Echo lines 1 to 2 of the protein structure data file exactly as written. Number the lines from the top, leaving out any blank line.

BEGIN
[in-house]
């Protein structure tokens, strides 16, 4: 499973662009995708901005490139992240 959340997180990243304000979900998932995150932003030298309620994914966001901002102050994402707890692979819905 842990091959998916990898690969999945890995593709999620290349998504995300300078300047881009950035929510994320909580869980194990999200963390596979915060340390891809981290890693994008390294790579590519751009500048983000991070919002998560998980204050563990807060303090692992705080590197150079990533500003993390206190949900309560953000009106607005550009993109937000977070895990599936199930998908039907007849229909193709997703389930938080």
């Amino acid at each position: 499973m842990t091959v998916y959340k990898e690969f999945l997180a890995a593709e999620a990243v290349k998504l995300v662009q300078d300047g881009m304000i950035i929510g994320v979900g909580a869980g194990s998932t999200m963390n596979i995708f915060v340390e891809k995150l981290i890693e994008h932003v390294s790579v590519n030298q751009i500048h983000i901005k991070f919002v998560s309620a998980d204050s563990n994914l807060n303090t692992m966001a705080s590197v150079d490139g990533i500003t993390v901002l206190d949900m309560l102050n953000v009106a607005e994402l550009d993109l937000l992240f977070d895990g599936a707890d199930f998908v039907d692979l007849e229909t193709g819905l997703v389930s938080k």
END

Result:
[in-house]
């Protein structure tokens, strides 16, 4: 499973662009995708901005490139992240 959340997180990243304000979900998932995150932003030298309620994914966001901002102050994402707890692979819905 842990091959998916990898690969999945890995593709999620290349998504995300300078300047881009950035929510994320909580869980194990999200963390596979915060340390891809981290890693994008390294790579590519751009500048983000991070919002998560998980204050563990807060303090692992705080590197150079990533500003993390206190949900309560953000009106607005550009993109937000977070895990599936199930998908039907007849229909193709997703389930938080």